A Town Called Addis (Thanks Peter)

Addis Ababa has been my home now for 10 days, more specifically the Holiday Hotel in the Haya Hulet district of the city.  Fortunately I arrived with minimal expectations and haven’t been disappointed so far.  Addis, as cities go, has very little to endear itself to the casual visitor – unless of course you consider half constructed buildings to be architectural masterpieces.  It is as though the builders got so far and then got fed up and started somewhere else.  I understand that it has more to do with several constructions running out of funds.

They may still be in that state when my time in Ethiopia comes to an end in 2 years’ time, but you have to hope.

I have a feeling that hope is going to be really important during my time here along with an ability to deal with frequent changes to what is planned.  Towards the latter half of the training week, my placement in Adola was confirmed. However, there remained an issue over where I would be staying.  There was a possibility of a house with water that belonged to the hospital, but this was later adjusted to something on the college site. This seems likely to consist of a small bedroom, a kitchen and a long drop out the back somewhere.  VSO have a list of furniture that they provide.  50% of this won’t fit. I’ll know for sure when I get there, and keeping hopeful it will exceed my expectations.

Water is not a part of the deal.  It is brought to the college by donkey.  I suspect that I am going to appreciate it all the more.   I have been informed that this will be resolved in two or three months… they just didn’t say which two or three months.

Wednesday 24th September is date for departure.  Four volunteers will travel down to Hawassa – about a 4 or 5 hour drive, and then I shall abandon them to continue alone to  Adola- I was told another 3 hours… I’ll buy the logistics man a beer if we make it that quickly.

I’m told there isn’t much (apart from a gold mine) in Adola.  Hawassa sounds a positive beacon of entertainment by comparison.  I have the feeling that I am going to be spending a lot of time in Hawassa.

While I will be glad to get out to my placement, and suspect I won’t particularly miss Addis, I know that I will miss the good company I have had over the past 10 days (yes, even Ted 😉 ).  Most people seem to have been heading out to various challenges from half-finished homes to lack of water.

I’m going to try to focus less on what I don’t have, and more on what I do – I’ll let you know what that is when I find out myself…

The real adventure is about to begin.

15 hours till Addis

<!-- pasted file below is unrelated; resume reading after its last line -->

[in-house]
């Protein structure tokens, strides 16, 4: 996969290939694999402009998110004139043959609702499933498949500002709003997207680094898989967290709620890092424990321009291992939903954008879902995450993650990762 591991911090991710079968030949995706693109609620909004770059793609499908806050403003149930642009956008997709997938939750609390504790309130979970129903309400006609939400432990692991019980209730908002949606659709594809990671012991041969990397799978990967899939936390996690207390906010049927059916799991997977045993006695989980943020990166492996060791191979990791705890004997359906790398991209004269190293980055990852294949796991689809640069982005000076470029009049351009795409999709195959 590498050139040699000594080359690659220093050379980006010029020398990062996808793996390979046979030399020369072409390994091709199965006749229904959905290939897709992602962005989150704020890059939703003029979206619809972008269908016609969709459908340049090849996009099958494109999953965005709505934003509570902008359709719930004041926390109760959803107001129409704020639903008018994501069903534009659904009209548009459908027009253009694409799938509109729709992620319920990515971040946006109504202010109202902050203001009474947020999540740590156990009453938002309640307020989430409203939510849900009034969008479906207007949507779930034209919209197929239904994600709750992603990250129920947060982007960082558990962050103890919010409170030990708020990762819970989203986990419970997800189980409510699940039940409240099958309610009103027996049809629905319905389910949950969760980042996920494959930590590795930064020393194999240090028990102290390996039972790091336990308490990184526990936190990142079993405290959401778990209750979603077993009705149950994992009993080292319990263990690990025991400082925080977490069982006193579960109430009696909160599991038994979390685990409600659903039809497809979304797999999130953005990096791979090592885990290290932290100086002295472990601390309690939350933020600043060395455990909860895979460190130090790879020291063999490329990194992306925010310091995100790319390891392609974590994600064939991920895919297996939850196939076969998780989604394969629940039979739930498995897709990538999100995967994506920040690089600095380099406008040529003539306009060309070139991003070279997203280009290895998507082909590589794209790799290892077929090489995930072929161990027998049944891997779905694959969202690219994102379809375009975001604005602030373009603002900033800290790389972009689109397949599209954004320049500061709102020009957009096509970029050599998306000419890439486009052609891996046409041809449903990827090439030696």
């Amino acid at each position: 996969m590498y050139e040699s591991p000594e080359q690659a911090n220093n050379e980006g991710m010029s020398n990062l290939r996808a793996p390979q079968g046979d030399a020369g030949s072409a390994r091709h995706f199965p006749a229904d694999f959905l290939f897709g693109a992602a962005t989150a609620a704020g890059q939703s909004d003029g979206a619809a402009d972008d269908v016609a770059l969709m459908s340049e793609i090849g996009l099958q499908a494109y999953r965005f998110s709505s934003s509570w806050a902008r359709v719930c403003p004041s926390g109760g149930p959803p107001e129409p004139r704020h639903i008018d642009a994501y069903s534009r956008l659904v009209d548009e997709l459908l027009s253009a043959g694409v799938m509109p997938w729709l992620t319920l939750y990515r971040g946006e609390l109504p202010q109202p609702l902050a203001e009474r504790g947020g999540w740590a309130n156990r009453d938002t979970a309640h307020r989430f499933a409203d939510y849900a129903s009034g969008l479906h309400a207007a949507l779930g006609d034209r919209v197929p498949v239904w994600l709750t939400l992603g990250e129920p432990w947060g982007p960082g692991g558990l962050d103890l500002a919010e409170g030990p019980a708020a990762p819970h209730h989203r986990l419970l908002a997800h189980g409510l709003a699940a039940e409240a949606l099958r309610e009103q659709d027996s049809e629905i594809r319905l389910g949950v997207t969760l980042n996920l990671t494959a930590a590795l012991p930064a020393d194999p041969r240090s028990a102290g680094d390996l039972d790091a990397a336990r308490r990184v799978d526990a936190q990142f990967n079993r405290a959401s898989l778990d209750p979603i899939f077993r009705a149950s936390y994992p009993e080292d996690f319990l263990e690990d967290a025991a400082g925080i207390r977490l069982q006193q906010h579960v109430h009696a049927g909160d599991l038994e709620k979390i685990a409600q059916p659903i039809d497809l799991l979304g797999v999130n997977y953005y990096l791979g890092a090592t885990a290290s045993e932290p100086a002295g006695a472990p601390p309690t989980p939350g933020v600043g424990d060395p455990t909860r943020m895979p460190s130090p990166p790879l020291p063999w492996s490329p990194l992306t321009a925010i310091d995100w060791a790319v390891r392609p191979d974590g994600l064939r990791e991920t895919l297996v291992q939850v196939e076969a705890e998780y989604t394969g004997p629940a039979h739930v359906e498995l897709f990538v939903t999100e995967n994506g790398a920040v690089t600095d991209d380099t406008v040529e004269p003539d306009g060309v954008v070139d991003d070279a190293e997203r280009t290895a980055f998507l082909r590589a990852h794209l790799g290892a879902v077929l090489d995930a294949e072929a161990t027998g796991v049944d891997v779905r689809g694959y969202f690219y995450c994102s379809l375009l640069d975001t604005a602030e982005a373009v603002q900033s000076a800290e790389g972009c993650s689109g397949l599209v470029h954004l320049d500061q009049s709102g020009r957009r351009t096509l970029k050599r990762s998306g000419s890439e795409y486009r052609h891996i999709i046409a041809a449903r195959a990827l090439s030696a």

It has been an interesting week… and I haven’t even left yet.  On Thursday I received an urgent message from VSO telling me I needed to contact immediately and for a moment I thought that I wasn’t going to be heading out after all.

When I finally managed to get in contact with my advisor I was told…”don’t panic, but there is a problem with your placement.”  However, I was also told, “you are still going out to Ethiopia on Saturday, but you might not be going to Bule Hora.”

This is the second change of location I have had since first hearing I was going to Ethiopia and each change has brought me to a slightly more obscure location!  The latest place has a brief commentary on wikipedia and mention is made of a nearby gold mine.  I shall probably only find out where I am going for certain at some point during the next week while we are training in Addis Ababa.  I say probably because there are no certainties, but that is of course part of the adventure.

The bags are packed and I am ready to go. I don’t know how I managed to fit in all the stuff I have – anti-malarialls, first aid kits, clothes, solar showers.  Probably won’t even end up using most of it and certainly intend to come back lighter than I leave.  The uncertainty has meant packing for as many eventualities as possible.  Thankfully the generous baggage allowance of the Ethiopian National Carrier has allowed for this, although I may come to regret it at the other end when I have to carry everything myself.

I realised, I think, when I wrote my first entry that it was going to be a long goodbye, and it certainly feels that way.  I am glad to have been able to catch up with so many friends the last few weeks and if I haven’t managed to see you, then I regret that it has not been possible.  You’ll just have to come out to visit me!

The next time I write here I will be in Ethiopia and this already adventurous journey will have begun for real.

7 hours to the plane, 15 till I land…